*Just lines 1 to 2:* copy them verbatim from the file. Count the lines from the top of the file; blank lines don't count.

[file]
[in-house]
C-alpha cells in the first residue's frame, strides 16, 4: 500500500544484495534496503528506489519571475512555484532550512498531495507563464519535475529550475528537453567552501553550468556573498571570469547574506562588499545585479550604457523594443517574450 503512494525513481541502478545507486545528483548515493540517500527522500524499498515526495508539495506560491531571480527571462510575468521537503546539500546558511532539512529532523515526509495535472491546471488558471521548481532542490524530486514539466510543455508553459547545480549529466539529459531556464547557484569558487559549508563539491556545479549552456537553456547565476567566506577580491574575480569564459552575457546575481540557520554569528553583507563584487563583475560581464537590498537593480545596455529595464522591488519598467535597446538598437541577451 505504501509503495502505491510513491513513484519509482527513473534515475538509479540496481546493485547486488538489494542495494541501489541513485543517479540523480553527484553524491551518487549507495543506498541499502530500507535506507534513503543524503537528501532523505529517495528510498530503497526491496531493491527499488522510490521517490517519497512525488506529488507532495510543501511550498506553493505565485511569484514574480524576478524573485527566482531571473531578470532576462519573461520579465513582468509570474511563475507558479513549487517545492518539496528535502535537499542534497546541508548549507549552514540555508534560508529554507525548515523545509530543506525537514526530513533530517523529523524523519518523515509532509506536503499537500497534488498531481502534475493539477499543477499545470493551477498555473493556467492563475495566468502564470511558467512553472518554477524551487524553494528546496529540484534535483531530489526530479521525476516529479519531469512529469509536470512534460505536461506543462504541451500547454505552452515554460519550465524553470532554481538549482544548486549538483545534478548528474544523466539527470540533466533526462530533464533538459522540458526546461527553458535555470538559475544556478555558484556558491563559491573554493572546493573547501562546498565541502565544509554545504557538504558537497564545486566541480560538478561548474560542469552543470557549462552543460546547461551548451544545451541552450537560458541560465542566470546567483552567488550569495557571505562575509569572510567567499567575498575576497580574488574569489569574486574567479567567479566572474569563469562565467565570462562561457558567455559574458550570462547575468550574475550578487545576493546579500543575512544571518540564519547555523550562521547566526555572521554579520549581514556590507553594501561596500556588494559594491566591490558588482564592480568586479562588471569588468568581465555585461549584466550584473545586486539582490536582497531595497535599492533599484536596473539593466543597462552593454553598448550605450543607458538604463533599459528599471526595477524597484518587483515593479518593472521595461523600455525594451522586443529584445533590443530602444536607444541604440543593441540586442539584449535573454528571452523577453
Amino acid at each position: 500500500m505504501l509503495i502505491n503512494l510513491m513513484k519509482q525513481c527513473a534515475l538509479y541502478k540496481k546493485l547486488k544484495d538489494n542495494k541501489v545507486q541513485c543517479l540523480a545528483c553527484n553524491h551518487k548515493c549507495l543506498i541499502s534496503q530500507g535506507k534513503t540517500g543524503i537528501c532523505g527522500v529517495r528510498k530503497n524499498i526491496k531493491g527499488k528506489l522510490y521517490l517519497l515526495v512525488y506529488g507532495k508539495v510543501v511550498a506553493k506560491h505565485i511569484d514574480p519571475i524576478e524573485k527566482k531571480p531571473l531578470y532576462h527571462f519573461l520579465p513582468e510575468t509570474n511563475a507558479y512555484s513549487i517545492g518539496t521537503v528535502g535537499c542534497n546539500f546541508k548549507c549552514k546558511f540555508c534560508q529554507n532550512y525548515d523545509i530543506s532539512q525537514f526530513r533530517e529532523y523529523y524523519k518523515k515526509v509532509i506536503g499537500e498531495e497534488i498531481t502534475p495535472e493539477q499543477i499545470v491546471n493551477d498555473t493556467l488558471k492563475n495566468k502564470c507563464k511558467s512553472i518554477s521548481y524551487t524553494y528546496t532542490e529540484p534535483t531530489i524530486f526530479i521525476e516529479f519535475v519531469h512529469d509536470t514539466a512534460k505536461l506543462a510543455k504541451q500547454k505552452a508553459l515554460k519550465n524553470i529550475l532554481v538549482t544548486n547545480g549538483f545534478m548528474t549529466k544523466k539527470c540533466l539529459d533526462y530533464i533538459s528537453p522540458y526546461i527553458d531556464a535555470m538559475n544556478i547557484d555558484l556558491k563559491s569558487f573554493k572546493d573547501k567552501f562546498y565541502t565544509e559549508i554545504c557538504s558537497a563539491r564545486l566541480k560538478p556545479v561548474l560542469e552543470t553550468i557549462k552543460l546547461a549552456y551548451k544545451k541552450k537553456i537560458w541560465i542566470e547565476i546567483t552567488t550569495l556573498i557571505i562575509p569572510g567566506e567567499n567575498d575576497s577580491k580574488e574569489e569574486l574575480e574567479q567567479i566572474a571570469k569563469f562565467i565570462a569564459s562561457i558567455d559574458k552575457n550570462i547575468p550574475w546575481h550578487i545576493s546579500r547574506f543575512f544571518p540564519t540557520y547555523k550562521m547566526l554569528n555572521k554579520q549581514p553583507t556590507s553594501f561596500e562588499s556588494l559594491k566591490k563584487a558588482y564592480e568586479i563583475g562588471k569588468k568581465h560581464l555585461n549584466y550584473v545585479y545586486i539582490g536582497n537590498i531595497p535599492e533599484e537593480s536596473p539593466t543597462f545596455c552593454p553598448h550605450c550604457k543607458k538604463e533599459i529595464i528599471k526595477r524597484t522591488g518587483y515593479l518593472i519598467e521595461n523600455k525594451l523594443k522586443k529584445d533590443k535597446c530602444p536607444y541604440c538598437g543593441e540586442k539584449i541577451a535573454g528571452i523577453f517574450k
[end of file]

[in-house]
C-alpha cells in the first residue's frame, strides 16, 4: 500500500544484495534496503528506489519571475512555484532550512498531495507563464519535475529550475528537453567552501553550468556573498571570469547574506562588499545585479550604457523594443517574450 503512494525513481541502478545507486545528483548515493540517500527522500524499498515526495508539495506560491531571480527571462510575468521537503546539500546558511532539512529532523515526509495535472491546471488558471521548481532542490524530486514539466510543455508553459547545480549529466539529459531556464547557484569558487559549508563539491556545479549552456537553456547565476567566506577580491574575480569564459552575457546575481540557520554569528553583507563584487563583475560581464537590498537593480545596455529595464522591488519598467535597446538598437541577451 505504501509503495502505491510513491513513484519509482527513473534515475538509479540496481546493485547486488538489494542495494541501489541513485543517479540523480553527484553524491551518487549507495543506498541499502530500507535506507534513503543524503537528501532523505529517495528510498530503497526491496531493491527499488522510490521517490517519497512525488506529488507532495510543501511550498506553493505565485511569484514574480524576478524573485527566482531571473531578470532576462519573461520579465513582468509570474511563475507558479513549487517545492518539496528535502535537499542534497546541508548549507549552514540555508534560508529554507525548515523545509530543506525537514526530513533530517523529523524523519518523515509532509506536503499537500497534488498531481502534475493539477499543477499545470493551477498555473493556467492563475495566468502564470511558467512553472518554477524551487524553494528546496529540484534535483531530489526530479521525476516529479519531469512529469509536470512534460505536461506543462504541451500547454505552452515554460519550465524553470532554481538549482544548486549538483545534478548528474544523466539527470540533466533526462530533464533538459522540458526546461527553458535555470538559475544556478555558484556558491563559491573554493572546493573547501562546498565541502565544509554545504557538504558537497564545486566541480560538478561548474560542469552543470557549462552543460546547461551548451544545451541552450537560458541560465542566470546567483552567488550569495557571505562575509569572510567567499567575498575576497580574488574569489569574486574567479567567479566572474569563469562565467565570462562561457558567455559574458550570462547575468550574475550578487545576493546579500543575512544571518540564519547555523550562521547566526555572521554579520549581514556590507553594501561596500556588494559594491566591490558588482564592480568586479562588471569588468568581465555585461549584466550584473545586486539582490536582497531595497535599492533599484536596473539593466543597462552593454553598448550605450543607458538604463533599459528599471526595477524597484518587483515593479518593472521595461523600455525594451522586443529584445533590443530602444536607444541604440543593441540586442539584449535573454528571452523577453